Organising access visits when one parents lives in another country

Posted on: 20 March 2015

As people travel more, relationships between people from different countries are becoming more common. When divorce or separation occurs it isn't unusual for the parents to want to return to their home countries for the support of their family members. No matter where the parents reside, the aim of the family law court is to allow children to retain a reasonable relationship with both parents.

Travel overseas must be approved

Even if the travel is to one of the parent's home countries, both parents must approve the travel before the child can leave the country. While Australian courts retain jurisdiction over Australian children. The practicalities of getting children returned to Australia from countries is a challenge that Hague Convention can help with. 

While keeping physical custody of the children's passports is a good idea, if you are concerned your ex-spouse may want leave the country with the children, without your permission immigration can refuse to allow the child to leave the country if a family law order is in place.

Australian courts have jurisdiction over Australia children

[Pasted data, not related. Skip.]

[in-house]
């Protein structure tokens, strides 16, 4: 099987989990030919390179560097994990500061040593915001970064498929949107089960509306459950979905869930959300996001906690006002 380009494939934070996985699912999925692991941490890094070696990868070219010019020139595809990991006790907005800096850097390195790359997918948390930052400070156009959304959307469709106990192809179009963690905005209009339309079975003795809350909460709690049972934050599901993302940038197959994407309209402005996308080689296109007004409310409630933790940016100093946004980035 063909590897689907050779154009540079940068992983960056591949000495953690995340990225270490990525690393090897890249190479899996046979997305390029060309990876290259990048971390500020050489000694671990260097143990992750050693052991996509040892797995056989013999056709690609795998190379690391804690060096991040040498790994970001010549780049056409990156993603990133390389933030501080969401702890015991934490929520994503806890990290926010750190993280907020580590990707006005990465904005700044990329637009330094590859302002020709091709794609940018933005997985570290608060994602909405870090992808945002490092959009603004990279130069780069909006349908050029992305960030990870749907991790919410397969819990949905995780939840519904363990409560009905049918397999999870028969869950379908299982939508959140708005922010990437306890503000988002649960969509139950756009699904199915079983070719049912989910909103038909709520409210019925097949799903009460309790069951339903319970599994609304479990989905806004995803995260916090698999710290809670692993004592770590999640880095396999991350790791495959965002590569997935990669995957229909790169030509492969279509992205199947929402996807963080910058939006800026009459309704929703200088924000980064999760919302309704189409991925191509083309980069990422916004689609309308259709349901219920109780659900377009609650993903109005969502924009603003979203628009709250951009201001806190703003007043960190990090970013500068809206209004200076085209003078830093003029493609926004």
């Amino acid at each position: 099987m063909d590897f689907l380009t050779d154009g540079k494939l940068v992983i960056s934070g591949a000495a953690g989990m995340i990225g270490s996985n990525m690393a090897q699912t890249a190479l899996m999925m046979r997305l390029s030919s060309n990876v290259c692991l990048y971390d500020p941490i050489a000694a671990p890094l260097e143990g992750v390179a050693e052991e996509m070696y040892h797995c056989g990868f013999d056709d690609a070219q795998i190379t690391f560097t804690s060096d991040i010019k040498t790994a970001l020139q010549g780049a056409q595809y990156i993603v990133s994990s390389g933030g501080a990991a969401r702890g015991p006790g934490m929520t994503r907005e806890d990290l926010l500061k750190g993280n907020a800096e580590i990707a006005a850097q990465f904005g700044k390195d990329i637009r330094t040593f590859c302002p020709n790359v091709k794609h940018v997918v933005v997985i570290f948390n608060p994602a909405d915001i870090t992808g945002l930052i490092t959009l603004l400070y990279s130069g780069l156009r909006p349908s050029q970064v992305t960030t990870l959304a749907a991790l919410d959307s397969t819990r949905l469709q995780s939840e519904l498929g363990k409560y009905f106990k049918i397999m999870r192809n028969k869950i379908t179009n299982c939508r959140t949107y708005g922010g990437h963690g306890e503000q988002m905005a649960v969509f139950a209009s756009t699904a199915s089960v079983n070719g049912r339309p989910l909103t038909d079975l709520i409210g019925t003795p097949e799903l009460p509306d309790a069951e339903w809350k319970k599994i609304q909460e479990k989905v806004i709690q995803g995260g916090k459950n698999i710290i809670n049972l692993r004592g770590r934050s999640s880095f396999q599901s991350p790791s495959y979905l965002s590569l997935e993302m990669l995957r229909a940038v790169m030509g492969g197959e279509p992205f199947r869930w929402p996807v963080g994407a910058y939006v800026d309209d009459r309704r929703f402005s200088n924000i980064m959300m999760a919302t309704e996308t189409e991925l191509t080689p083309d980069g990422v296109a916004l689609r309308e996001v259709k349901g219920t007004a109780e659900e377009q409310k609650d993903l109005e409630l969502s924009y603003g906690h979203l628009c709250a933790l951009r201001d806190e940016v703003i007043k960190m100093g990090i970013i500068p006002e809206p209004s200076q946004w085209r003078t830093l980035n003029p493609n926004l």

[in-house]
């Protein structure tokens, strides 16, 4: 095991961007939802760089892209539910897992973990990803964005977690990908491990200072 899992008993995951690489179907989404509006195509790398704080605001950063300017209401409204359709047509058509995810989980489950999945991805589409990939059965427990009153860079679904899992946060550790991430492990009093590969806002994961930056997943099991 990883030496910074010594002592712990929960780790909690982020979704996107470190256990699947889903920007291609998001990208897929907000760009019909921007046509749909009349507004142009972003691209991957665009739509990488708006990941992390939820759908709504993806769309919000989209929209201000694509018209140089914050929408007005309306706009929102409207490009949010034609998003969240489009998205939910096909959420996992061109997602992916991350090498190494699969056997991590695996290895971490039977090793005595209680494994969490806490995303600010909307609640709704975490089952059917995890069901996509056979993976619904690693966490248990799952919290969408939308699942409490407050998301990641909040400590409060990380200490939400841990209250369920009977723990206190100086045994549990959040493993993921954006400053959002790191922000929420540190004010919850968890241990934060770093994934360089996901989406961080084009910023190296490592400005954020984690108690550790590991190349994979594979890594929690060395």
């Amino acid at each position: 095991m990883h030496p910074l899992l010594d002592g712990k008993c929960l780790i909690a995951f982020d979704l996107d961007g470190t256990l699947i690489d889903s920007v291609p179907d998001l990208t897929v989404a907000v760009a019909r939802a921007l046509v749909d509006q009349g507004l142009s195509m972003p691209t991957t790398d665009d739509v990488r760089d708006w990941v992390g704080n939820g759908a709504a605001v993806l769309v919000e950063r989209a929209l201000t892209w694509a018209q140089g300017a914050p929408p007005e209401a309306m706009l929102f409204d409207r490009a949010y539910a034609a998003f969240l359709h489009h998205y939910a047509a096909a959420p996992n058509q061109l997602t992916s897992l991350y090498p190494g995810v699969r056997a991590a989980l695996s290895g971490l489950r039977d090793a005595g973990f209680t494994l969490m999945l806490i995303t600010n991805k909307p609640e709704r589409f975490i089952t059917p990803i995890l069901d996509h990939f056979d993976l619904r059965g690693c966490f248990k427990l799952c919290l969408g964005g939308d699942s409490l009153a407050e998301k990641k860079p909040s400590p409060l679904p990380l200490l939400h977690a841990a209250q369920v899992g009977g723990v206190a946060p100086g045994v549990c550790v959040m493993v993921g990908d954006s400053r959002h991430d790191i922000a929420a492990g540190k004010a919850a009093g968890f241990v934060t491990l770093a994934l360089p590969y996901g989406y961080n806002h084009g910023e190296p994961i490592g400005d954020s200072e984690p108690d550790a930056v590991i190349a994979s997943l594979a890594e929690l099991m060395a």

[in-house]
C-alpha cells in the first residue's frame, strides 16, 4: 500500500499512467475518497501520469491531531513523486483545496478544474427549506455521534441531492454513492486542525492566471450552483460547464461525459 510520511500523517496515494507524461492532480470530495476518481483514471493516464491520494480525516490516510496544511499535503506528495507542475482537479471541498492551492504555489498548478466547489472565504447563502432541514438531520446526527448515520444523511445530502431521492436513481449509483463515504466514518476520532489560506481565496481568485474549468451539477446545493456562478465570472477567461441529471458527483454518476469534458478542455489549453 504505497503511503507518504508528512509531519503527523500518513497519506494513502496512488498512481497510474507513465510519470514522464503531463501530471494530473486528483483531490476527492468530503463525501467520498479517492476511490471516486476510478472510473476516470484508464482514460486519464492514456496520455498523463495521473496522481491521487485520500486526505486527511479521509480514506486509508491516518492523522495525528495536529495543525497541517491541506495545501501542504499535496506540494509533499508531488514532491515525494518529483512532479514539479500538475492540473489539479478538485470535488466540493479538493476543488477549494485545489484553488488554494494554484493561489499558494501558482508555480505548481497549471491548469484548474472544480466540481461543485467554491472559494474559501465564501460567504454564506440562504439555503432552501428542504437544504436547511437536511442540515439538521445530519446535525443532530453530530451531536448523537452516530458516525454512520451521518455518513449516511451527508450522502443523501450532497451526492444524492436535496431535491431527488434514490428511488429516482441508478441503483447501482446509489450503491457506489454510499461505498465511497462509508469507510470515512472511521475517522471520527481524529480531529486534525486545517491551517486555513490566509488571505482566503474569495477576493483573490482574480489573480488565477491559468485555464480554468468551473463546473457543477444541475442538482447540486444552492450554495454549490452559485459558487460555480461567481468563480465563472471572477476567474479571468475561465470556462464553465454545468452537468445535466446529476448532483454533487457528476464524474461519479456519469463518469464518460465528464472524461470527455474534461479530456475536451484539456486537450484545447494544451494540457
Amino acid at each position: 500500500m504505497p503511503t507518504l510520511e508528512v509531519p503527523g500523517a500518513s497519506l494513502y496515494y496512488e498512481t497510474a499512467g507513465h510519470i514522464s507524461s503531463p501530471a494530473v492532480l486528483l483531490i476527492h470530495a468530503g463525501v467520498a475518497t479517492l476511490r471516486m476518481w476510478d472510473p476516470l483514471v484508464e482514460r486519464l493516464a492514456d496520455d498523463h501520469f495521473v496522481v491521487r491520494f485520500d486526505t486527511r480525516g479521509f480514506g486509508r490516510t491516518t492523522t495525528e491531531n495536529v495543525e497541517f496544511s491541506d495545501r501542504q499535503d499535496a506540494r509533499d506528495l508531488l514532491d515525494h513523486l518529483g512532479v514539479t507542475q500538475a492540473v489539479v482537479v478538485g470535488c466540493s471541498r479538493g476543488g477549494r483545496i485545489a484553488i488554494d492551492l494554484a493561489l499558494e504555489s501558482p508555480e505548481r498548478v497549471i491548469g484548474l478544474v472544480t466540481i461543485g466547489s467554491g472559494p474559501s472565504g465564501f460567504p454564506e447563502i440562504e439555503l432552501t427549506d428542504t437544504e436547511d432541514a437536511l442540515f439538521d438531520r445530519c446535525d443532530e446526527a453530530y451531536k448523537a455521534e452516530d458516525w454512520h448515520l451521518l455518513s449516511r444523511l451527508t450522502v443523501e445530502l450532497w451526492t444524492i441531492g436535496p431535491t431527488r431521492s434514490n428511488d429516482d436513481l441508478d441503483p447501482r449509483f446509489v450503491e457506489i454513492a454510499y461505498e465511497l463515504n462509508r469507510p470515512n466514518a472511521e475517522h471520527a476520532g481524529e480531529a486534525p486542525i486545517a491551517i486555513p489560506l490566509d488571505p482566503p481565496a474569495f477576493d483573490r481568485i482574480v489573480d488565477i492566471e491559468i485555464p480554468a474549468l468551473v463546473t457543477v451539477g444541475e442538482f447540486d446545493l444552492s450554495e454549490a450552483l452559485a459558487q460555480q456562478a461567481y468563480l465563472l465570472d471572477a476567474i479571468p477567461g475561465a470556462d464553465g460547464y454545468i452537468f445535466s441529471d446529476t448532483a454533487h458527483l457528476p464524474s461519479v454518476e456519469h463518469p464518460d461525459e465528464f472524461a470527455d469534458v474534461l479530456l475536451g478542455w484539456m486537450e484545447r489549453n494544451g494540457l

Although in many cases children may have a dual citizenship as a birthright of having a parent who is a citizen of another country, the Australian courts generally retain jurisdiction over children who have been born in Australia. Where children have been born overseas, the Australian family court will usually refer the matter back to the country of the children's birth.

Costs of access visits are usually shared

While the costs of access visits are usually shared, if one parent elects to move a substantial distance they may be responsible for a larger portion of the costs of access visits. The courts can restrict parents from moving certain distances, if the reason for moving is not considered reasonable for the child.

To manage the costs of access it's a good idea to alternate and mix in other forms of access including Internet video calls, emails, letters and phone conversations.

In many cases the easiest solution for access visits is for the parent who has left Australia to come back to Australia for access visits, rather than the child leaving the country.

If you are looking to negotiate on access plan that covers Australian children having access to foreign parents it is a good idea to contact a family lawyer such as Freedom Family Law. They can help mediate and clarify the agreement in parenting plan, which can be lodged with the court as enforceable parenting orders.